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WASHINGTON METRO. AREA TRANSIT COMMN. v. HOLIDAY T

March 28, 1980

WASHINGTON METROPOLITAN AREA TRANSIT COMMISSION, Plaintiff,
v.
HOLIDAY TOURS, INC., et al., Defendants.



The opinion of the court was delivered by: ROBINSON, JR.

MEMORANDUM

This is an action for contempt of court and enforcement of an injunction pursuant to Rule 70 of the Federal Rules of Civil Procedure. The issue in this case is whether Defendants Holiday Tours, et al. (HT) violated the terms of this Court's injunction of March 15, 1977, as modified on July 5, 1978. That injunction stated in pertinent part:

 
Defendants Holiday Tours, Inc., Holiday Gift Shops, and Holiday Travel Club, Inc., individually and severally, are permanently enjoined from operating a sightseeing business by motor vehicles with seating capacities of more than eight (8) passengers, rented or otherwise, without a certificate of public convenience and necessity issued by the Washington Metropolitan Area Transportation Commission authorizing such operations, except as certificated coaches are chartered to accommodate occasional overbookings of Defendants' limousine tour service.

 The Order also provided that

 
Defendant Holiday Tours, Inc. deliver to Plaintiff Washington Metropolitan Area Transportation Commission the amount of Four Hundred Seventy-Six Dollars and Sixty Cents ($ 476.60), the fair cost of the 1976 shuttle service hearings.

 This case has a long and troubled history. Plaintiff Washington Metropolitan Area Transportation Commission (WMATC) was created in 1961 to regulate transportation in the Metropolitan District pursuant to the Washington Metropolitan Area Transit Regulation Compact (Compact). 1 D.C.Code § 1401, et seq. Section 4(a) of the Compact prohibits any person from engaging "in transportation subject to this Act unless there is in force a certificate of public convenience and necessity issued by the Commission authorizing such person to engage in such transportation." It is undisputed that the certification requirement applies to transportation for sightseeing purposes, and that Defendant is not entitled to any of the exceptions to the Compact. See Holiday Tours, Inc. v. Washington Metropolitan Area Transportation Commission, 125 U.S. App. D.C. 336, 372 F.2d 401 (D.C. Cir. 1967). Since 1967 WMATC has attempted to enforce the Compact's provisions against Defendant HT, *fn1" and, while prevailing in Court, *fn2" its efforts in obtaining compliance have been largely unsuccessful.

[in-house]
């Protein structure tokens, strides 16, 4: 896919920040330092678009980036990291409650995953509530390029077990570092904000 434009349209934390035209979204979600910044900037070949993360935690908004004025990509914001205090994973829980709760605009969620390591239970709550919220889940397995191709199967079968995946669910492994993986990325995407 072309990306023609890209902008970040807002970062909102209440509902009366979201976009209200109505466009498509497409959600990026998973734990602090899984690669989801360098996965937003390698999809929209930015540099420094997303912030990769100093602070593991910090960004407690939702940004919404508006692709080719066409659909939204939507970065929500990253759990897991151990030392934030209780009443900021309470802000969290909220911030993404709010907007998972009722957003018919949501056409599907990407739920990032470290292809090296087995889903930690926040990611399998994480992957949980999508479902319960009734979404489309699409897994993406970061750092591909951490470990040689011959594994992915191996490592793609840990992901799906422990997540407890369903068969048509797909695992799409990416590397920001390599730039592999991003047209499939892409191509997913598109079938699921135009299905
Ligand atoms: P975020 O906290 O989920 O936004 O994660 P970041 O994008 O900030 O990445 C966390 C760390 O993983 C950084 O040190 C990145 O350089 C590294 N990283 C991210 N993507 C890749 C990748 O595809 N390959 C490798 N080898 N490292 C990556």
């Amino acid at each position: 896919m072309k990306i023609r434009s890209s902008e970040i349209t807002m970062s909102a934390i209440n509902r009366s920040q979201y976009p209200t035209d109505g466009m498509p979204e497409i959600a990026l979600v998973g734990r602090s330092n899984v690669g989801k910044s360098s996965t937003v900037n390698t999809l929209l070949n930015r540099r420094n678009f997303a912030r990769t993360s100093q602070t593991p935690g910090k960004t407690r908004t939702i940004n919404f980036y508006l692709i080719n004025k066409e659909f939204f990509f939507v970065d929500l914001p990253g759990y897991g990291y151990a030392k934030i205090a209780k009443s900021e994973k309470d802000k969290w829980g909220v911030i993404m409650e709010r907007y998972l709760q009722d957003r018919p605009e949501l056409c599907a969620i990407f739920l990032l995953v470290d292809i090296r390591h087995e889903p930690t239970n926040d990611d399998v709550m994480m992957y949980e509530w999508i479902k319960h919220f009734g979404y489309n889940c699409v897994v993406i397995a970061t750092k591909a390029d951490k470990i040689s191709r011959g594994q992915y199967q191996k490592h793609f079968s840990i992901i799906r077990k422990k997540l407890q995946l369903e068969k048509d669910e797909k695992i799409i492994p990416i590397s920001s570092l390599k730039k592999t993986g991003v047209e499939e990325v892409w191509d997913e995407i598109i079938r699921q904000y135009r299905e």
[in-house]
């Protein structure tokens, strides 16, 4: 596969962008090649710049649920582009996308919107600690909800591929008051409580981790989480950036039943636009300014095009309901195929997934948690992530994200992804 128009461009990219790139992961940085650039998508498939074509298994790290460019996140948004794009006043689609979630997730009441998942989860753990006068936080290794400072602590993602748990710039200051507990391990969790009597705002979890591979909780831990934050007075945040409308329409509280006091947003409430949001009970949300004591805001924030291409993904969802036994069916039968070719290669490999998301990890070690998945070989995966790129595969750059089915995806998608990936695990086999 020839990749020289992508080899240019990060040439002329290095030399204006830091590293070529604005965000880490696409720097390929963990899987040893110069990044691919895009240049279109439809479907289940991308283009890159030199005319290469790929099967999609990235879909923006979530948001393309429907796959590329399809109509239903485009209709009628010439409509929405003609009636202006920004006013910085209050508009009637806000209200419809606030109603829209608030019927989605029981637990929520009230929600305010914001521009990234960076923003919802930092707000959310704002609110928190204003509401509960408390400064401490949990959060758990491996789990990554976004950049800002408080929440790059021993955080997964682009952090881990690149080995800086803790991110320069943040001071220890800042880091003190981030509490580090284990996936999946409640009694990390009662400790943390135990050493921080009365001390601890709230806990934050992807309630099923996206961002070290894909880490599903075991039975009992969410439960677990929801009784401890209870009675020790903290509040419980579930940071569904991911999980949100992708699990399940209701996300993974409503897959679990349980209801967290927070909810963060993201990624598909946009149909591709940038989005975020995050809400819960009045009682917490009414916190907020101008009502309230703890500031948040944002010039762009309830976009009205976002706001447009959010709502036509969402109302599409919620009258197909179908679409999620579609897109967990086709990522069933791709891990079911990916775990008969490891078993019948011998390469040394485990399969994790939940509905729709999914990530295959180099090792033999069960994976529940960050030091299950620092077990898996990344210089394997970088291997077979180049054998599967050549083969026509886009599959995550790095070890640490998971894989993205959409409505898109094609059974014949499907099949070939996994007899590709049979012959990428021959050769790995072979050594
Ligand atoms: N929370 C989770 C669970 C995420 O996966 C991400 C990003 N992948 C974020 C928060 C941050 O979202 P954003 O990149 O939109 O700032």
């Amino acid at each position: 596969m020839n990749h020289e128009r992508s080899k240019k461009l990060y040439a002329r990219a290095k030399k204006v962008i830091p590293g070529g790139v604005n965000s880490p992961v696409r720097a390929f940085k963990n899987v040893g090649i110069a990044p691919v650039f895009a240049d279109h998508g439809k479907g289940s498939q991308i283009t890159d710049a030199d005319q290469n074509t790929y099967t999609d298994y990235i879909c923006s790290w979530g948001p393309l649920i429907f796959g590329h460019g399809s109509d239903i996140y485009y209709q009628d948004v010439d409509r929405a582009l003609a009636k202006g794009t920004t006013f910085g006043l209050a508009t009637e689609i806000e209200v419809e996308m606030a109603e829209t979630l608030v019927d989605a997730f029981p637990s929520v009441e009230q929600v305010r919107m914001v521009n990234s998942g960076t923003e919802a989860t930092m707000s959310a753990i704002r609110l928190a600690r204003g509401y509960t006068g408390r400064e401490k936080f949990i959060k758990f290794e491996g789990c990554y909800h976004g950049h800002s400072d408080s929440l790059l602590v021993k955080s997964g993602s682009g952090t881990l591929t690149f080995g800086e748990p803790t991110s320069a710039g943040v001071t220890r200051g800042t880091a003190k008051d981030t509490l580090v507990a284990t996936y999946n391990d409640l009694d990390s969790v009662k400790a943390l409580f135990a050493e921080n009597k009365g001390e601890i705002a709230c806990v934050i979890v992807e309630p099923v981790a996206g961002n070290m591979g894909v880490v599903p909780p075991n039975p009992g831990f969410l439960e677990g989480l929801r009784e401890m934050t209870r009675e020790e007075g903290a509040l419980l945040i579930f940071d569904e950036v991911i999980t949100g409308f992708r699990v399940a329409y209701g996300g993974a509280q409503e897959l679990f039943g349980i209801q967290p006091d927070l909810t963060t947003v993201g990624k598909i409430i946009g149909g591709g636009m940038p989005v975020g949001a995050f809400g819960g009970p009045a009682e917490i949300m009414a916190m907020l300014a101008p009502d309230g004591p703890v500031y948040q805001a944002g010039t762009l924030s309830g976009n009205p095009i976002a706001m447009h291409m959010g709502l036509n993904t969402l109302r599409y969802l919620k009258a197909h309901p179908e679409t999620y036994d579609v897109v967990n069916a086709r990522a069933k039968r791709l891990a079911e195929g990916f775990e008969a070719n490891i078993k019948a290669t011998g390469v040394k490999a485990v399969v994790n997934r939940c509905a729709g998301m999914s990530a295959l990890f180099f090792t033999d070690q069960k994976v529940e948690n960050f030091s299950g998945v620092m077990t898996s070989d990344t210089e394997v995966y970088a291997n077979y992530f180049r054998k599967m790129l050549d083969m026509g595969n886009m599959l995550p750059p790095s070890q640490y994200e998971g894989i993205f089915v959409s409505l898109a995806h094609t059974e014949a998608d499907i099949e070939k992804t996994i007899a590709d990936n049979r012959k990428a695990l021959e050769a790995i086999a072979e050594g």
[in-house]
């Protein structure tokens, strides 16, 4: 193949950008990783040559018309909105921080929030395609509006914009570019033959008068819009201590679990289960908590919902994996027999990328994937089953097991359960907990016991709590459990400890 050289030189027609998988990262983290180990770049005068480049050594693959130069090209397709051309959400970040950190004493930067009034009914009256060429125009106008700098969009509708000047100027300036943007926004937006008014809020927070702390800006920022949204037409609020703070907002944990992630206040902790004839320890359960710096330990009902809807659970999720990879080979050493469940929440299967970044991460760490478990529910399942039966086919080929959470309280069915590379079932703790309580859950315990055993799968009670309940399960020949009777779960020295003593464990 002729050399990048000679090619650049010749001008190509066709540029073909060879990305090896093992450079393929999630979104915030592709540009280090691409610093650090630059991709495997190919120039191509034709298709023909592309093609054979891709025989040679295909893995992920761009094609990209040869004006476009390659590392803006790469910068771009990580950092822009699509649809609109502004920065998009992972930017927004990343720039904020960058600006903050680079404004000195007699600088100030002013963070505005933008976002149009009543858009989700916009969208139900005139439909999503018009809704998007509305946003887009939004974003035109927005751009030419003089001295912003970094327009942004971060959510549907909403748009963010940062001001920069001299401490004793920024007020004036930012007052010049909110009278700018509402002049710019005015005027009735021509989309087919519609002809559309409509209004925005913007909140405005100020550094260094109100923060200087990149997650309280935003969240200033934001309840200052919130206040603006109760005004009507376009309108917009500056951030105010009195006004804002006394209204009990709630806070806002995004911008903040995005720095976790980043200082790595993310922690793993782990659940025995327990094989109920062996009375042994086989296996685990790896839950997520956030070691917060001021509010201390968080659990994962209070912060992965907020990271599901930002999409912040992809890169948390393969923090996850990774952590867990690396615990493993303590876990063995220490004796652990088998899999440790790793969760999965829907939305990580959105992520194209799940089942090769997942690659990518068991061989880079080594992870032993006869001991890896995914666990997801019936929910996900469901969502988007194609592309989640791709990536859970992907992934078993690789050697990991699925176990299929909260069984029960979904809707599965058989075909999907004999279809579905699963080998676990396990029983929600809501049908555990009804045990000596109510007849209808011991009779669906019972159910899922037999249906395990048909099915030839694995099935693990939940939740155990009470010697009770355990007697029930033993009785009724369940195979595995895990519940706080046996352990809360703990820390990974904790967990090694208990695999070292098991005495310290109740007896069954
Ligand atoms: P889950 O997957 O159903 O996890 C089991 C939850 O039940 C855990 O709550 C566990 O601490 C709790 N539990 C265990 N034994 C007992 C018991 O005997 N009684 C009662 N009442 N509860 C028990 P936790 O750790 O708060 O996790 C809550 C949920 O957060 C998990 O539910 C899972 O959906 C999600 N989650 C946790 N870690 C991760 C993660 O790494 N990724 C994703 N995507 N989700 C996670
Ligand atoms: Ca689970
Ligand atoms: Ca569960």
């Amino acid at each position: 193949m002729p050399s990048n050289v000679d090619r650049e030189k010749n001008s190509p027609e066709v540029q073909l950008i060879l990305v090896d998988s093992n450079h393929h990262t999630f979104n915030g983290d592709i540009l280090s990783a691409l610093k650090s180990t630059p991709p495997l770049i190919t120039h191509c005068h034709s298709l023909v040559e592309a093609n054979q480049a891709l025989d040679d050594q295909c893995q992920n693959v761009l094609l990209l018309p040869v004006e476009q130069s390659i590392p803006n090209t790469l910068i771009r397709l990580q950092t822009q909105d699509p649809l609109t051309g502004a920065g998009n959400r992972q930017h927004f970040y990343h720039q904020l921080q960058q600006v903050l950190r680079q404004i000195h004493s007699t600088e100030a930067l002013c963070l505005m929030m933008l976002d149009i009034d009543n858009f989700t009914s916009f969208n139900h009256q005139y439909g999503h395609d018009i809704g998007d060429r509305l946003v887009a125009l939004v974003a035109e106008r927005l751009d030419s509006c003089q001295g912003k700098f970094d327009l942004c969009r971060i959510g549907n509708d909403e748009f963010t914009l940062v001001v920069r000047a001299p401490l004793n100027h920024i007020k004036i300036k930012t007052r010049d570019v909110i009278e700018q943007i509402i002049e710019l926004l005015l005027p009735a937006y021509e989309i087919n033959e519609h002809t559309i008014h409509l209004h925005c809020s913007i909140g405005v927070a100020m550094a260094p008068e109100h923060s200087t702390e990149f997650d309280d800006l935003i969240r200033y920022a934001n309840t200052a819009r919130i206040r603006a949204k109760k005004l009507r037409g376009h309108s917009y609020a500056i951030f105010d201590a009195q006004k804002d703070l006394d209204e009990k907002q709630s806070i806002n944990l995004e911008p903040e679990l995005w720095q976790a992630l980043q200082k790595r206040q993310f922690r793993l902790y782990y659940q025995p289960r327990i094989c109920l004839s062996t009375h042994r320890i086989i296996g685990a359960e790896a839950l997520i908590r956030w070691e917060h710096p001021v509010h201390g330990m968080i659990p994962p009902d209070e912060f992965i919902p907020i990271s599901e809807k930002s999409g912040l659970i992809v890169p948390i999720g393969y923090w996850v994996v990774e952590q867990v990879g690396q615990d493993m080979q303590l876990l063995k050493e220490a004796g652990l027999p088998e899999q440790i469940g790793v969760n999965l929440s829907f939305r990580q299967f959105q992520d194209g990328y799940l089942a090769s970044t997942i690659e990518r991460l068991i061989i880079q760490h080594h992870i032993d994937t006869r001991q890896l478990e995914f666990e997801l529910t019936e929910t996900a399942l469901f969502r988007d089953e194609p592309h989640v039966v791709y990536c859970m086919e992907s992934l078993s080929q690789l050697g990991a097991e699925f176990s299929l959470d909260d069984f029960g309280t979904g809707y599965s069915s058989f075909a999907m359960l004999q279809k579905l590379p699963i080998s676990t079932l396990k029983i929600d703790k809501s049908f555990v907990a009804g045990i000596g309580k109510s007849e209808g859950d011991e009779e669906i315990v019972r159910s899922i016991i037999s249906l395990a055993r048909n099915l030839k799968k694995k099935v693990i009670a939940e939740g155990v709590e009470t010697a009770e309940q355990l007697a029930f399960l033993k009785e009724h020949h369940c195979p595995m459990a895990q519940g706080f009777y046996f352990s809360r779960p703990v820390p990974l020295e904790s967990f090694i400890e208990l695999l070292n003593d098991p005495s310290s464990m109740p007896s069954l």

It is clear from the manifests presented to this Court by Defendant HT that the use of coaches has pervaded the sightseeing operations. Manifests were presented covering four hundred and thirty-one (431) tours. Of these operations, the Vista Cruiser wagons (which accommodate less than nine (9) passengers) were used ninety-nine (99) times, coaches were used three hundred and twenty-nine (329) times, and a van which holds more than eight (8) passengers was used three times. Thus, over seventy-seven (77) percent of the tours were conducted in vehicles holding more than eight (8) passengers.

 The manifests also indicate that Blue Lines carried HT passengers seventy-seven (77) times. Blue Lines is a certified carrier, and its buses are certified. On two hundred and forty-nine (249) occasions, Holiday Tours conducted business using buses provided by Holiday Travel Club, an uncertified carrier. Thus, fifty-eight (58) percent of the vehicles used by HT were uncertified coaches. It is abundantly clear from the manifests that HT has persistently used uncertified coaches to conduct sightseeing tours. While the testimony of Walter Davis indicates that the manifests might not be completely accurate, they are the best evidence of Holiday Tours' modus operandi. The Court rests its conclusions primarily on these manifests.